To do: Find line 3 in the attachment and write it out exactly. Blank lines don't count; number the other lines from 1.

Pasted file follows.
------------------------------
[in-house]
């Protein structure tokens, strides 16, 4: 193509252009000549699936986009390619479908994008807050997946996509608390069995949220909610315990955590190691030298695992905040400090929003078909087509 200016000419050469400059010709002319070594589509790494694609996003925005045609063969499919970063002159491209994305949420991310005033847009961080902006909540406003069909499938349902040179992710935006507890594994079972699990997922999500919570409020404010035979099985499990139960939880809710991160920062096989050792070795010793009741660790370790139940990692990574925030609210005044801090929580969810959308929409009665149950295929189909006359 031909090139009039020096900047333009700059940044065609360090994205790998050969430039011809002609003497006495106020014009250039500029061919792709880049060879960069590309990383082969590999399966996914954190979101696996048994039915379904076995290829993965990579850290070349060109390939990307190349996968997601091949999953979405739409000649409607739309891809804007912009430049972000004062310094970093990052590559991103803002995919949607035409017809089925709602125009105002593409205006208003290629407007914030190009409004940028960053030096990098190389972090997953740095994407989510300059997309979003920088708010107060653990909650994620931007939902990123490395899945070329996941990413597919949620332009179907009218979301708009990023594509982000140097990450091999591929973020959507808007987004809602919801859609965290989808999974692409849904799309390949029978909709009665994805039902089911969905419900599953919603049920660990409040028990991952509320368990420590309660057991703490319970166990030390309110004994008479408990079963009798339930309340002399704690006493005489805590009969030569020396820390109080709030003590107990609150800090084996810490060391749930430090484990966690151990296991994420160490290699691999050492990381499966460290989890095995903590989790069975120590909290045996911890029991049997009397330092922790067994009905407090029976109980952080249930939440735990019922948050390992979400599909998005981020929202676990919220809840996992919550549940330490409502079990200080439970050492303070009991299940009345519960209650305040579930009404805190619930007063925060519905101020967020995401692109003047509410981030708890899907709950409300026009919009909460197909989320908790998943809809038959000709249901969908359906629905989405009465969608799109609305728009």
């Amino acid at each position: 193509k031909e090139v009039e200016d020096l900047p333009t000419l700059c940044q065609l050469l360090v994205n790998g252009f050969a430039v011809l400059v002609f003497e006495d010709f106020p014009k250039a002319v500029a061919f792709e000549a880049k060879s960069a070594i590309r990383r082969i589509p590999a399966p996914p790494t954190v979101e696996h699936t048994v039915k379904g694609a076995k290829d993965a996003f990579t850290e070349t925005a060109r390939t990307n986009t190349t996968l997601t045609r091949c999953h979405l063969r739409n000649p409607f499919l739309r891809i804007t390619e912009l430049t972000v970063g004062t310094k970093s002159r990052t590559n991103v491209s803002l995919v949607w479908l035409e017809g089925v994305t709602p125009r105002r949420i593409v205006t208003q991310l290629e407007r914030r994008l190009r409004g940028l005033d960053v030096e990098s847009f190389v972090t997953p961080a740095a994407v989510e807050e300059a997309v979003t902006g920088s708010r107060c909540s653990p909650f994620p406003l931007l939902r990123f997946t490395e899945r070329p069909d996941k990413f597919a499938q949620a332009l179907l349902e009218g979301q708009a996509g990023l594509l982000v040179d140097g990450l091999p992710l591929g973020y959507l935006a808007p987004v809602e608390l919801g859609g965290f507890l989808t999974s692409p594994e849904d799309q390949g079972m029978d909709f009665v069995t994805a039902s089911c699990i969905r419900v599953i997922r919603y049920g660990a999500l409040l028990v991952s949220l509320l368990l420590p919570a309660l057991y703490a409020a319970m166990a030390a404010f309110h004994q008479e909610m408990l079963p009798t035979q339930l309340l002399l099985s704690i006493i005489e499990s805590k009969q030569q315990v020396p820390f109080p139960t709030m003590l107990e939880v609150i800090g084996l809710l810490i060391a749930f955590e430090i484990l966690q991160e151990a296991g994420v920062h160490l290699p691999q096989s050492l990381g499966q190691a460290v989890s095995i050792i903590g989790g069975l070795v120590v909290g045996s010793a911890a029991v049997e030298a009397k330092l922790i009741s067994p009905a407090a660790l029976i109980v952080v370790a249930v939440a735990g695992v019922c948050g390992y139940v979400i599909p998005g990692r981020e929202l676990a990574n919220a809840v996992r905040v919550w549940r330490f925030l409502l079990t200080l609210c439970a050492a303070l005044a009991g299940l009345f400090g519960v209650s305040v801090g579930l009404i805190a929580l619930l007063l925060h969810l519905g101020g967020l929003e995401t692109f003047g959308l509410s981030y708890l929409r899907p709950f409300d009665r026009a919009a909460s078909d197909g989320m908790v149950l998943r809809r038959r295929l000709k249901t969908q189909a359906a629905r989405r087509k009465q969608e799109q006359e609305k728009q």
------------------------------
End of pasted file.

């Amino acid at each position: 193509k031909e090139v009039e200016d020096l900047p333009t000419l700059c940044q065609l050469l360090v994205n790998g252009f050969a430039v011809l400059v002609f003497e006495d010709f106020p014009k250039a002319v500029a061919f792709e000549a880049k060879s960069a070594i590309r990383r082969i589509p590999a399966p996914p790494t954190v979101e696996h699936t048994v039915k379904g694609a076995k290829d993965a996003f990579t850290e070349t925005a060109r390939t990307n986009t190349t996968l997601t045609r091949c999953h979405l063969r739409n000649p409607f499919l739309r891809i804007t390619e912009l430049t972000v970063g004062t310094k970093s002159r990052t590559n991103v491209s803002l995919v949607w479908l035409e017809g089925v994305t709602p125009r105002r949420i593409v205006t208003q991310l290629e407007r914030r994008l190009r409004g940028l005033d960053v030096e990098s847009f190389v972090t997953p961080a740095a994407v989510e807050e300059a997309v979003t902006g920088s708010r107060c909540s653990p909650f994620p406003l931007l939902r990123f997946t490395e899945r070329p069909d996941k990413f597919a499938q949620a332009l179907l349902e009218g979301q708009a996509g990023l594509l982000v040179d140097g990450l091999p992710l591929g973020y959507l935006a808007p987004v809602e608390l919801g859609g965290f507890l989808t999974s692409p594994e849904d799309q390949g079972m029978d909709f009665v069995t994805a039902s089911c699990i969905r419900v599953i997922r919603y049920g660990a999500l409040l028990v991952s949220l509320l368990l420590p919570a309660l057991y703490a409020a319970m166990a030390a404010f309110h004994q008479e909610m408990l079963p009798t035979q339930l309340l002399l099985s704690i006493i005489e499990s805590k009969q030569q315990v020396p820390f109080p139960t709030m003590l107990e939880v609150i800090g084996l809710l810490i060391a749930f955590e430090i484990l966690q991160e151990a296991g994420v920062h160490l290699p691999q096989s050492l990381g499966q190691a460290v989890s095995i050792i903590g989790g069975l070795v120590v909290g045996s010793a911890a029991v049997e030298a009397k330092l922790i009741s067994p009905a407090a660790l029976i109980v952080v370790a249930v939440a735990g695992v019922c948050g390992y139940v979400i599909p998005g990692r981020e929202l676990a990574n919220a809840v996992r905040v919550w549940r330490f925030l409502l079990t200080l609210c439970a050492a303070l005044a009991g299940l009345f400090g519960v209650s305040v801090g579930l009404i805190a929580l619930l007063l925060h969810l519905g101020g967020l929003e995401t692109f003047g959308l509410s981030y708890l929409r899907p709950f409300d009665r026009a919009a909460s078909d197909g989320m908790v149950l998943r809809r038959r295929l000709k249901t969908q189909a359906a629905r989405r087509k009465q969608e799109q006359e609305k728009q």